Having high credit limits can sometimes seem like a validation of our financial success. If these lenders allow you to borrow such a large amount, they must think well enough of you and you are therefore you must be successful. For younger adults, it can even be fun competing with your friends to see who has the highest credit line. But beyond the fun and false beliefs, there are practical reasons why it can be good or bad to have high credit limits.
Photo via Wikimedia Commons.
If you have a long history of managing your finances responsibly, high credit limits have several advantages and they’re substantial.
If you have a revolving line of credit with a high limit, say $20,000, and you don’t have much of it outstanding, a high credit limit is a good thing to have. You can have the large, unused portion of the credit sitting there waiting for whatever purpose you might need it for. Even if you never do anything with it, just having it — and the options it opens up — is a good thing.
Unused lines of credit can actually improve your credit scores. One of the factors that credit agencies use in determining your credit score is “credit utilization”. What this measures is the ratio of outstanding debt to total credit limits. For example, if your credit limits on all of the revolving accounts total $10,000, and you have $9,000 outstanding on them, your credit utilization rate is 90% ($9,000 divided by $10,000).
Generally speaking, if your credit utilization rate is 80% or higher, it is considered a negative for your credit score. This means that you are getting close to your limits and could run the risk of not being able to pay back, or it is an indication that you have a habit of borrowing money to fund your lifestyle.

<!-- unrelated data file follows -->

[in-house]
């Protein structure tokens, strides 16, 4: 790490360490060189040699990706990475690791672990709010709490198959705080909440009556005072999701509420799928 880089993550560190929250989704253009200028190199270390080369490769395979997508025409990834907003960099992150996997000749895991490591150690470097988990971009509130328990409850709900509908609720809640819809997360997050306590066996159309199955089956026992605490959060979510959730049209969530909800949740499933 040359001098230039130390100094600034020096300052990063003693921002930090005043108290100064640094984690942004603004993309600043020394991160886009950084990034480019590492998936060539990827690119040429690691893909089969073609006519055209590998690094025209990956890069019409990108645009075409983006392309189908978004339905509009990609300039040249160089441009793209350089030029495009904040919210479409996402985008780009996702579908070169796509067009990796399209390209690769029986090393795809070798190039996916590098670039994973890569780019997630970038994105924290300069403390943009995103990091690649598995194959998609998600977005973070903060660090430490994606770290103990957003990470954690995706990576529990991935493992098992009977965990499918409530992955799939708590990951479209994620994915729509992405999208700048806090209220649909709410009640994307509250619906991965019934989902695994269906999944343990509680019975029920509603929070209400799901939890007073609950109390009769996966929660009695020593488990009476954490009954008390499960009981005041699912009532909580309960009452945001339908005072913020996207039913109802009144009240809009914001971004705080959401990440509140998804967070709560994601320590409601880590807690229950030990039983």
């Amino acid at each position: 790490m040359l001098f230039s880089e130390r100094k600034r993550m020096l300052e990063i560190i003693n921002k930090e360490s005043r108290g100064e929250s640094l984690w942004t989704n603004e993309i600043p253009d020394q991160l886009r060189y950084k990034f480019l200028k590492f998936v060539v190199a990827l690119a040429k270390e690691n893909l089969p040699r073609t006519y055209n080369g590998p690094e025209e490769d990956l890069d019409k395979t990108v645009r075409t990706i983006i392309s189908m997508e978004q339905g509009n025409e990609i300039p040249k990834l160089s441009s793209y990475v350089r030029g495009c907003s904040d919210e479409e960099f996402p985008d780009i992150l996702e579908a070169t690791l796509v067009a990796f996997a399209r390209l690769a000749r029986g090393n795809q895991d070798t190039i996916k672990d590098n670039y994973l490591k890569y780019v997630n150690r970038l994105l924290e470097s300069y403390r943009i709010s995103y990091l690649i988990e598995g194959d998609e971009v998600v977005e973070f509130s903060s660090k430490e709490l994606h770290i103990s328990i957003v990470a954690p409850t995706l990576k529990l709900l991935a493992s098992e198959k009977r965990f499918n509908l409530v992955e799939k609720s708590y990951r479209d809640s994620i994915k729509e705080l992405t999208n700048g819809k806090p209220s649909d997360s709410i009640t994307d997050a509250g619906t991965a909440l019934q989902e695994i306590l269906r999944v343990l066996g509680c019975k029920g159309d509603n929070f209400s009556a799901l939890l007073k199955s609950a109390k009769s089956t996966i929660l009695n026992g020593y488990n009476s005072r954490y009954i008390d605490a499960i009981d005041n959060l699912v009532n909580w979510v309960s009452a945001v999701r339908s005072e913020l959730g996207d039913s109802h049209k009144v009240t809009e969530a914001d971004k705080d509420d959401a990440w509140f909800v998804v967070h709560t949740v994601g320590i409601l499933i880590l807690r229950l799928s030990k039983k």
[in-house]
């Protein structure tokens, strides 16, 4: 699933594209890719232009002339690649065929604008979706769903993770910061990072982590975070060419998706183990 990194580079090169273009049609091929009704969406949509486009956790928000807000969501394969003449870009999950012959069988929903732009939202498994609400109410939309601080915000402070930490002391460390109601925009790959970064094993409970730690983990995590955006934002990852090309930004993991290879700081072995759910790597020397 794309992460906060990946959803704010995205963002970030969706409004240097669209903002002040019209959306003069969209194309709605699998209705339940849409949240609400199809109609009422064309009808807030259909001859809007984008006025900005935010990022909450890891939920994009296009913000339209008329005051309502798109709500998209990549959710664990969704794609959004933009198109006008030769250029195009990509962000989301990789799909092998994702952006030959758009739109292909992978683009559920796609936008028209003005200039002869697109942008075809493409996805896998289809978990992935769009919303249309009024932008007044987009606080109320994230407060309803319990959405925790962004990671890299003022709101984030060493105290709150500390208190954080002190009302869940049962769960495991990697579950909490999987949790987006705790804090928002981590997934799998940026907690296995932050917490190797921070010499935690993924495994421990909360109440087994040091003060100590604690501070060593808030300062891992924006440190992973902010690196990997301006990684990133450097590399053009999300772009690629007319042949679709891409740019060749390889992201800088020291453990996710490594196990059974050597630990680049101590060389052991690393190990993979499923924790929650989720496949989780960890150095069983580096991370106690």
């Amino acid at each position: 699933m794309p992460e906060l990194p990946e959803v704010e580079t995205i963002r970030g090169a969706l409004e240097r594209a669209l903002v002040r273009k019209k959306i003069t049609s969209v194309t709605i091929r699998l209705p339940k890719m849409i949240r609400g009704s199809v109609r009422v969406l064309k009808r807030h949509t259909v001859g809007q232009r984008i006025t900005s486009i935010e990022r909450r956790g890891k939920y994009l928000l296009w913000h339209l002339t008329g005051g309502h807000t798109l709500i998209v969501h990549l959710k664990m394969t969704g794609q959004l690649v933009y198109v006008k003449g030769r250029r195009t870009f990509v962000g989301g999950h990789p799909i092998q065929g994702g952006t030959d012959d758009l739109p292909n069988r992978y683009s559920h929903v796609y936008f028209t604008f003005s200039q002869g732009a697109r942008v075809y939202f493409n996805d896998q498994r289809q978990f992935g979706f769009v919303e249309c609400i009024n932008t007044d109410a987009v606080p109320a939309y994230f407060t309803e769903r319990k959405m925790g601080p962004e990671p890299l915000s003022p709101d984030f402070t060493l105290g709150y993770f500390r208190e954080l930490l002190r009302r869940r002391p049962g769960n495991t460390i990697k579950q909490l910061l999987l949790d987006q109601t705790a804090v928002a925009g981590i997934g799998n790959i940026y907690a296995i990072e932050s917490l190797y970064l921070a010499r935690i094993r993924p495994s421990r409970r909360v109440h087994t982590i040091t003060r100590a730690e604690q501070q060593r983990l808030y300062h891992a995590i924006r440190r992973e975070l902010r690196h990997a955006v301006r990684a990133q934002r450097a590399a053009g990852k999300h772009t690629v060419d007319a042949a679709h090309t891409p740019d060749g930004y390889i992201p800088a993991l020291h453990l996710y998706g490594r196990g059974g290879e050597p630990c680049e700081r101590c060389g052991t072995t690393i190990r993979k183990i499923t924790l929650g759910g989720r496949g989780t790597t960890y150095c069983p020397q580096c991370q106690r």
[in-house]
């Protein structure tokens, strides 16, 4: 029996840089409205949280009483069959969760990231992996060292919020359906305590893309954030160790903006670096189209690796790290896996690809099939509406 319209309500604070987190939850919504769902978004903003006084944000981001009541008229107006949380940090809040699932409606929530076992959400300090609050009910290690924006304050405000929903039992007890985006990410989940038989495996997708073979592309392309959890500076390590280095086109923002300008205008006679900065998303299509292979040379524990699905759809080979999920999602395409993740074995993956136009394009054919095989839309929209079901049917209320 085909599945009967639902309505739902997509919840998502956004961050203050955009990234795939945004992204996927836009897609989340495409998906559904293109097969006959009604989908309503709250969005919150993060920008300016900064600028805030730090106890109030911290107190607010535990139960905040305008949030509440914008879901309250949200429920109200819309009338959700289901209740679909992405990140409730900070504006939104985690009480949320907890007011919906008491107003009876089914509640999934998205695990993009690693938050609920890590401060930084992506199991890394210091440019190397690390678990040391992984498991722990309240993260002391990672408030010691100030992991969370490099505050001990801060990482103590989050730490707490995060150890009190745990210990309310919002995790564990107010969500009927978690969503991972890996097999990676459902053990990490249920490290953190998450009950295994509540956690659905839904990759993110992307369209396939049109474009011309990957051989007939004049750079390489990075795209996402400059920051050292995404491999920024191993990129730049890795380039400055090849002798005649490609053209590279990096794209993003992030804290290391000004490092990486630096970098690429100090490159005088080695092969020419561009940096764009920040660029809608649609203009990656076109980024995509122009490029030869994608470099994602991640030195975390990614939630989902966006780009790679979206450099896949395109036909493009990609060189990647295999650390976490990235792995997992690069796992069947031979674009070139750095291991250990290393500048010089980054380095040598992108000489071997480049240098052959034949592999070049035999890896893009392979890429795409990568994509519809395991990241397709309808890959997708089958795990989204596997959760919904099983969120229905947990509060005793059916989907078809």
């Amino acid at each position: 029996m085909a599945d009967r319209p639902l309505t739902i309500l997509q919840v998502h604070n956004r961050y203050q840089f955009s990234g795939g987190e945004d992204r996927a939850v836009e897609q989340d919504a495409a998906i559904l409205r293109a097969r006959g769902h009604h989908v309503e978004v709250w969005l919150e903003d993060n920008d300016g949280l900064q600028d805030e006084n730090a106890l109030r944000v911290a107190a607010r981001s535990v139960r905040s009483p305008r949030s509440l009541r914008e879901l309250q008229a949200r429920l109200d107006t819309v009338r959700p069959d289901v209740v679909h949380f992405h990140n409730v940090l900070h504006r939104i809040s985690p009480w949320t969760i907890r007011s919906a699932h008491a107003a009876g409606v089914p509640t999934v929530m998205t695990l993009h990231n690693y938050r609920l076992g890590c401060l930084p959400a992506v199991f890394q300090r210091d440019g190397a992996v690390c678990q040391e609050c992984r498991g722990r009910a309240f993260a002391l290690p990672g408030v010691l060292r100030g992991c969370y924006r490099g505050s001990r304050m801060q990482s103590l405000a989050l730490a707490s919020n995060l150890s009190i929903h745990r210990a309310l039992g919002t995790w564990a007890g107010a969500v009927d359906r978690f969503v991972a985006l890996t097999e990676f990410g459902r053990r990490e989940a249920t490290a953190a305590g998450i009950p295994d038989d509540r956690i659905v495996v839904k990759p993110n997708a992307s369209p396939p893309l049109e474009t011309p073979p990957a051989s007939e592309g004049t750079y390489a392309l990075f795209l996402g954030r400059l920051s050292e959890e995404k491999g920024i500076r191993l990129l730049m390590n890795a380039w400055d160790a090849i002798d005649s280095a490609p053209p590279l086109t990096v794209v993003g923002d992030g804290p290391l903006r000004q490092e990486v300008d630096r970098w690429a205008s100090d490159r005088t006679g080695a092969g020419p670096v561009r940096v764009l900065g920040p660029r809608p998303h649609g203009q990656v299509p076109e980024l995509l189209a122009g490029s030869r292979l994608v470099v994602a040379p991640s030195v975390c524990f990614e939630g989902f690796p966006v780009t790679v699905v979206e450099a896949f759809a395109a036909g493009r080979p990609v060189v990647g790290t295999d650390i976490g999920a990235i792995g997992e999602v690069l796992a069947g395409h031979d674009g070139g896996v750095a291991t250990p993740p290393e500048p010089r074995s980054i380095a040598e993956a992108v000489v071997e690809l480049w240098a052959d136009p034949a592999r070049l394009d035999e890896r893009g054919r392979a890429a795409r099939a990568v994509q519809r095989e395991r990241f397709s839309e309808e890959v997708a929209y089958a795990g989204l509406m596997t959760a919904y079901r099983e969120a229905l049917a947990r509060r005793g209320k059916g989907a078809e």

A low credit utilization rate is considered a positive and it will improve your credit score. This indicates that you manage credit responsibly and maintain a solid cushion. The lower this utilization rate is, the more positive the impact will be on your credit score.
Let me start out by saying that you should not rely on your credit as your primary emergency fund. If you use a credit line in this way, any emergency that you have will immediately put you into debt. A savings account or money market fund should be your emergency fund. However, as we can never know the extent of any given emergency, it’s never a bad idea to have a backup emergency fund. In this case, the unused portion of a high credit limit account can serve as a secondary emergency fund wherever necessary.
This is perhaps where a high credit limit can be most valuable. A high limit credit line can enable you to engage in short-term investments or to cover temporary business needs. You never want to do this as a matter of course, but if you are waiting on a large bonus, commission check, or even tax refund, the high limit credit line will provide flexibility.
If your track record in managing your finances is less than outstanding, high credit limits can pose a serious risk.
When you’ve had credit or debt problems in the past. If you’ve had credit or debt problems in the past a high limit credit line can be a constant temptation. It takes a certain amount of financial discipline to avoid being deep in debt, but if you have the large unused credit balance, it can be very easy to slip back into bad habits. If you had credit or debt problems in the past, you probably will want to keep your credit lines as low as possible just to avoid the chance that you might backslide.
If too much of the credit limit is outstanding as active debt, the high debt limit could turn against you. The higher limit, in combination with your own financial problems or lack of discipline, will be a recipe for disaster. It’s one thing to have to payoff a $1,500 debt, but quite another if the amount outstanding is something like $15,000. High credit limit accounts make this situation possible.
It’s important to understand that just because the bank approves you for a high credit limit or a loan doesn’t mean that you can afford to borrow and pay back that money. Avoiding using something even close to the full credit limit takes discipline. If you don’t think that you have that, you would be much better off without the high limit credit lines.
People usually manage their finances either out of their savings, or out of their credit accounts if they have no savings. The second scenario is where high credit limit lines pose a serious threat. If you’re not a saver by nature, you’ll have no savings for emergencies, contingencies, or even large expenditures that are fully predictable. That will almost certainly force you to tap your credit whenever there’s any need for money. That being the case, it will just be a matter of time before you will run up to the limit.
What are your thoughts on high credit limits? Good, bad, or somewhere in between?